On a recent project, I traveled to the depths of hell and came out alive. Here’s how it went down…
So the first problem we run into is that, by default, the MultiBox media type of youtube expects the link URL to point directly to the video and not to the video page on YouTube (one reason to ditch MultiBox). Note the difference in URLs below. The video identifier is the same in both (eCzEkiIucUk) but rather than passing it as a parameter to the ‘watch’ page, we can pass it as the slug to /v.
To deal with this, I wrote a quick script that executes
ondomready. It parses the v parameter value out of the query-string and rewrites the URL to point directly to the video. This way, when MultiBox opens and inspects the URL to load, the video itself is opened in the MultiBox pop-up rather than the entire YouTube page.
Roadblock #1 : MultiBox ‘types’
At this point, everything is working as expected until the client requests that we provide a customized fallback message for users without Flash. This is a perfectly reasonable request. Ideally the fallback content would be a transcript of the video and perhaps some still images from the video. Maybe even a link to the raw H.264 video. Of course, in this case we are requested to simply provide a ‘Please install Flash’ message. Unfortunately, MultiBox doesn’t have a way to provide custom fallback content for its youtube type. (Yet another reason to ditch MultiBox.)
Rather than using the youtube type and its out-of-the-box functionality, we’ll switch over to the element type. This type allows you to target an element in the dom and the targeted element (and children) is cloned into the MultiBox pop-up. For this to work, we’ll provide our own
object element, complete with cross-browser nesting of objects (see SWFObject static publishing) and our own custom no-flash fallback content. Each video thumbnail will now have the actual video markup next to it in the source, hidden via CSS. The thumbnail is marked up to link to the video page on YouTube (for JS-off users). On page load, the links are rewritten to point to the fragment identifier of the video object in the page (e.g.
href="#video1"). This way, when MultiBox is activated using the ‘element’ type, it will grab the
object element with
id="video1" and clone its contents into the pop-up.
Roadblock #2: MooTools ‘clone()’
object elements after they are inserted into the pop-ups, we notice that they no longer contain the
param children they’re supposed to. The original
object elements still contain their
param children, but the clones do not. Internally, MultiBox uses the MooTools
clone() method on the base Element class so I put together a quick test page to verify that MooTools’
clone() method works properly in IE6 on
object elements. It failed the test, and I filed a bug against MooTools.
The workaround for the MooTools
clone() bug is to use the old-school
innerHTML property ourselves rather than allowing MooTools to do proper DOM manipulation in the background. So I open up MultiBox and find the routine whereby it uses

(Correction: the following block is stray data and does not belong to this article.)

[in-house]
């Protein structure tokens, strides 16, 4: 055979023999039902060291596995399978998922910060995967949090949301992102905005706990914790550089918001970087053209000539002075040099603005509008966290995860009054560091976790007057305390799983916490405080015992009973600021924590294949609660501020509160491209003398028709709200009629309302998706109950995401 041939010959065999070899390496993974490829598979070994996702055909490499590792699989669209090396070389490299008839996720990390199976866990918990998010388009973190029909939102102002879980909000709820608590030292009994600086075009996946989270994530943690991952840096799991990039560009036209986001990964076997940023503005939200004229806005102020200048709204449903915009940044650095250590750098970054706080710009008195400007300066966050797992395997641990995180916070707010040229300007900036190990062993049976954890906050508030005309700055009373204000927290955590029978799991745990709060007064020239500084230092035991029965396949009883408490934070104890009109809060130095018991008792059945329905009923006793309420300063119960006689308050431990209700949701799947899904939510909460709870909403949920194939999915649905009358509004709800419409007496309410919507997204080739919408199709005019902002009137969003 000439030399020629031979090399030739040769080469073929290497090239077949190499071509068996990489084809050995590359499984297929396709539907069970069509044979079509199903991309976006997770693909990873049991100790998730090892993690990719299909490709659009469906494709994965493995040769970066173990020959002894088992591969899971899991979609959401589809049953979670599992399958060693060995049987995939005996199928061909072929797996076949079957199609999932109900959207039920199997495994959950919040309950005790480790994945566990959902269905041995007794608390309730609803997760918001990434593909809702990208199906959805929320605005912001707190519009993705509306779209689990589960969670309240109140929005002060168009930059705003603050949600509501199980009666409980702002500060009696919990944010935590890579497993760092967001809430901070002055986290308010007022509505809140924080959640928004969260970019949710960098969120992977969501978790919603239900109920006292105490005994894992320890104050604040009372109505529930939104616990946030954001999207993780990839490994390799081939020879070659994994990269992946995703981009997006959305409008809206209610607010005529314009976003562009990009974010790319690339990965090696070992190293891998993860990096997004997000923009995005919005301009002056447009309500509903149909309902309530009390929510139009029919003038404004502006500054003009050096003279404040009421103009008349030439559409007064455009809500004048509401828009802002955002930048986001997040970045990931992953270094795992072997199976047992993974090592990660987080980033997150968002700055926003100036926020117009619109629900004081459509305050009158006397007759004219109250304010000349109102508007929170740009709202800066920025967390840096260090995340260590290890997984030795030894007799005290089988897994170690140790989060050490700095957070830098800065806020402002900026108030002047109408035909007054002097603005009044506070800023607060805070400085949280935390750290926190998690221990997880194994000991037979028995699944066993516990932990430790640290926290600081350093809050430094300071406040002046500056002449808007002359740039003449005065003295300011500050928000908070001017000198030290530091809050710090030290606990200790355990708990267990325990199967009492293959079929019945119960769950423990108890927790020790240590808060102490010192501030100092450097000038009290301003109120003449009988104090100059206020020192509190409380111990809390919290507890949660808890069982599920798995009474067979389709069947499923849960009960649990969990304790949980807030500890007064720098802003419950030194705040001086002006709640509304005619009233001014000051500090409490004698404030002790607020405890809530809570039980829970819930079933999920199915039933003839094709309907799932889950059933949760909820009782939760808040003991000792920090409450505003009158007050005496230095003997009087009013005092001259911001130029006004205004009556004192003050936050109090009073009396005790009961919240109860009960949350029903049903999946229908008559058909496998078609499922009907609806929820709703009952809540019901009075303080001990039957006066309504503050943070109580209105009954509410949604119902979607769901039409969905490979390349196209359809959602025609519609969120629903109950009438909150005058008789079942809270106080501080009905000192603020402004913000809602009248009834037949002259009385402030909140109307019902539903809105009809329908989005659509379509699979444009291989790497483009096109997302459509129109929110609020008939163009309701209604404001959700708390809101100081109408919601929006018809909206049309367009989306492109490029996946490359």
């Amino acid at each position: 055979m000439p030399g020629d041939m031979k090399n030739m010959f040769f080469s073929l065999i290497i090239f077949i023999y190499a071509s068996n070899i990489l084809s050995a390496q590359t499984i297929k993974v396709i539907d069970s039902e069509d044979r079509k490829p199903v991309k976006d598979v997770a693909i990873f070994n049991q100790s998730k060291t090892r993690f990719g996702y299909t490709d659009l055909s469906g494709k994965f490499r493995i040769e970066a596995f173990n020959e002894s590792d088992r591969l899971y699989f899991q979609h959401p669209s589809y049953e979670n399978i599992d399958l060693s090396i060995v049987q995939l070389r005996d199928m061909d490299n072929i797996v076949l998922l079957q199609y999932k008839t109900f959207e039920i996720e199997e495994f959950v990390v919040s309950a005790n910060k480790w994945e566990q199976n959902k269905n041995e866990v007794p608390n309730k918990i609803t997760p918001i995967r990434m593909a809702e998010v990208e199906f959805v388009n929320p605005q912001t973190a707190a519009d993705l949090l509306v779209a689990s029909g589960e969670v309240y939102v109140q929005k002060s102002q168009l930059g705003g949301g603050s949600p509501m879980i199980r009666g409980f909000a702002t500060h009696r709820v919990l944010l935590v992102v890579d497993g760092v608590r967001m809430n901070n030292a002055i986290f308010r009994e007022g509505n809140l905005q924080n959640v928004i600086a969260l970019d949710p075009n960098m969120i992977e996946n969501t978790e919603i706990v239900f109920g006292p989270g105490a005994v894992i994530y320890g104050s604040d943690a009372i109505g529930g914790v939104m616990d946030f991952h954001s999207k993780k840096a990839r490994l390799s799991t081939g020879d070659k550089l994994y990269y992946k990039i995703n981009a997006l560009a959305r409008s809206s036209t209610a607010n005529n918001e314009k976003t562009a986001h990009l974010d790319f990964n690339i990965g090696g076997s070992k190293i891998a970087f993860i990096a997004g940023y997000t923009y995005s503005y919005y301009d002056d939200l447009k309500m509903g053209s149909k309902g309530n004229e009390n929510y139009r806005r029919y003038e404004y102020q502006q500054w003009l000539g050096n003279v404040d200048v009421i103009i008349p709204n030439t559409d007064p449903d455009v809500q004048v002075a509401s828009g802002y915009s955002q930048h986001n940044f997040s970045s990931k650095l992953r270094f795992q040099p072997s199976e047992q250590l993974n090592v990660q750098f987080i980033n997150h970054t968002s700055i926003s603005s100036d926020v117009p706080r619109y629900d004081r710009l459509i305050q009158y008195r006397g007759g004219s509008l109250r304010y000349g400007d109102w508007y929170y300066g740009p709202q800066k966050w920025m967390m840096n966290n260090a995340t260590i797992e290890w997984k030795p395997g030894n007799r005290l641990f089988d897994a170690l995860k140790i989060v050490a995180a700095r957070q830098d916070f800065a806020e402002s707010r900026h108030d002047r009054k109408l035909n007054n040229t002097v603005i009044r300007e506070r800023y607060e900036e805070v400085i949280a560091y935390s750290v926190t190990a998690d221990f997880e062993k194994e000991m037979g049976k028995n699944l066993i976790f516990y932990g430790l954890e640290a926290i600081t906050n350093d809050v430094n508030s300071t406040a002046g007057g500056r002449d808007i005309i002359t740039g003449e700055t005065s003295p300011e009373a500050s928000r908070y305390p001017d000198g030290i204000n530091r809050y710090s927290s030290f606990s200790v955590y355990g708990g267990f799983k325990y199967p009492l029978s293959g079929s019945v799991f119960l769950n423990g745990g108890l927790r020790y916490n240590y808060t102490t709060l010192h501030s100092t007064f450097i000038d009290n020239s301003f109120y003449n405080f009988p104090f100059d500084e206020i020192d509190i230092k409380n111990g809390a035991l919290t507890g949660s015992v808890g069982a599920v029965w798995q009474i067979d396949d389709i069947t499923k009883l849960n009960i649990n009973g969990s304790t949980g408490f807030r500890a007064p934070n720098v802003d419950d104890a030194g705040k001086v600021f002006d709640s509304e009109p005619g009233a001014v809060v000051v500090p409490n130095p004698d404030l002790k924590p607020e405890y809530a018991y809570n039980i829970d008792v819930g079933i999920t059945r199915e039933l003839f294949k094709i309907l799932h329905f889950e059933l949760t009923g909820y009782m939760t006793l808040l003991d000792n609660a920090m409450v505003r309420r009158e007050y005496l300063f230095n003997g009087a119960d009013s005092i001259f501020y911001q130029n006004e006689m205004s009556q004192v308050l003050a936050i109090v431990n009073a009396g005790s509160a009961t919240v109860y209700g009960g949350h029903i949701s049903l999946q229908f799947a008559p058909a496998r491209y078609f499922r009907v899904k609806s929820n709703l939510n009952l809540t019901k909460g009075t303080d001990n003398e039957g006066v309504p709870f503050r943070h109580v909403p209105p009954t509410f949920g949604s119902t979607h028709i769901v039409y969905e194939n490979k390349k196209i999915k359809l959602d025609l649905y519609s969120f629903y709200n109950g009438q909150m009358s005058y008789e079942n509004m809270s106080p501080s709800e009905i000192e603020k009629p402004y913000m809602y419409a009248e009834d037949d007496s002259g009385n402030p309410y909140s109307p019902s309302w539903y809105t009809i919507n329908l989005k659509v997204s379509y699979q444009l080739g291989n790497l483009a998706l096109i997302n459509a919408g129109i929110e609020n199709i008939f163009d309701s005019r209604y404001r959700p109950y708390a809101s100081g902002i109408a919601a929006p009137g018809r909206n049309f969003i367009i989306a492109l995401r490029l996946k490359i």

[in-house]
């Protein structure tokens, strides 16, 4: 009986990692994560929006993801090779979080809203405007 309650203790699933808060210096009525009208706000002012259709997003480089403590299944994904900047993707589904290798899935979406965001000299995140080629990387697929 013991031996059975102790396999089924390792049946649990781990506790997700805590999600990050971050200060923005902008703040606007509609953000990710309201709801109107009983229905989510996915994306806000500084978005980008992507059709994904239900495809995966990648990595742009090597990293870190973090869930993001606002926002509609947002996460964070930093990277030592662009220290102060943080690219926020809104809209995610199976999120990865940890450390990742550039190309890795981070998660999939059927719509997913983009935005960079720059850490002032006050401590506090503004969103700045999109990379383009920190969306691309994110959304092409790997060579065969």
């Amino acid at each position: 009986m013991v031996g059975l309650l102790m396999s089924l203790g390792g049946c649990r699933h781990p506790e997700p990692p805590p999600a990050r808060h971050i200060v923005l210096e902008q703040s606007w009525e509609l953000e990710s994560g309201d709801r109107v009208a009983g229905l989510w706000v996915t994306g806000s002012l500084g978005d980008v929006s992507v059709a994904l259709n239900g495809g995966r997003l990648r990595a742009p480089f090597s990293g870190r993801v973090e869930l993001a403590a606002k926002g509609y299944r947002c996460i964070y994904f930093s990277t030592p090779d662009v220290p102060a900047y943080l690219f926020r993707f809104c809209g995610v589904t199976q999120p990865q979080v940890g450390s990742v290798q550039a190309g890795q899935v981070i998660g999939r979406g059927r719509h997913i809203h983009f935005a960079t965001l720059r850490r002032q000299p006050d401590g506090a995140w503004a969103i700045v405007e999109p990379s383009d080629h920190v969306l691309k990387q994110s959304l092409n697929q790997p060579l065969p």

clone() and add a quick hack. I check if the browser is IE6 and if so, use
innerHTML to copy the
object element (and all its children) into the pop-up.
Roadblock #3: IE6 ‘flashvars’
So now we have the object being correctly cloned into the pop-up when a user clicks the video thumbnail. An then I get another ticket. All the YouTube videos are playing, but the self-hosted video is not. Why is the video not playing? This particular video is played using a SWF player which takes the FLV file name to play via the
flashvars param. I notice that the FLV file isn’t being requested in IE6. But we just fixed the
param bug and the children are all there! Or are they really? After some more debugging and googling, I find that IE6 resets the value of the
flashvars param when its
innerHTML is modified.
You’re not surprised, are you?
After some more searching, I find a great blog post that describes the solution. Rather than passing the different variables to the flash player using the
flashvars param, we’ll just add them to the SWF query-string. So this:
Since we’re using SWFObject’s static publishing method, there are 2
object elements. One intended for IE, and another one, intended for everyone else. The proper
object (for Firefox, Chrome, et. al.) is nested within the IE
object and hidden via Conditional Comments. Since this whole
flashvars mess is only a problem for IE6, we only need to modify the outer
Roadblock #4: MultiBox’s flvplayer
Just when you thought we were out of the woods, we have one last issue. Now that we have the video objects with proper fallbacks, and the elements being cloned properly, and the config file information passed correctly, we still don’t have a functioning video in IE. Since we modified the outer IE object element, thanks to the previous issue, we’ve broken the video in all versions of IE. What’s the problem this time? It turns out that the flvplayer.swf that comes packaged with the phatfusion MultiBox doesn’t stream the video properly when the FLV file name is passed via query-string. Solution? Ditch phatfusion’s flvplayer and use another! (I recommend any of the JW players if your situation fits the non-commercial bill)
When the bugs align…
So at the end of this ordeal, I had three more reasons to avoid phatfusion’s MultiBox widget, I had filed yet another bug against MooTools, and I had conquered yet another bug in IE6. And it all piled up because of a tiny bug in a particular flvplayer; that was caused by the solution to a specific bug in IE6; which was only a problem because of a bug in a particular version of MooTools; which was only a problem because of a poorly designed API in MultiBox; which was encountered because the client wanted to display a download button for Flash; mostly for users who aren’t even able to install Flash if they wanted to. Don’t you just love web development?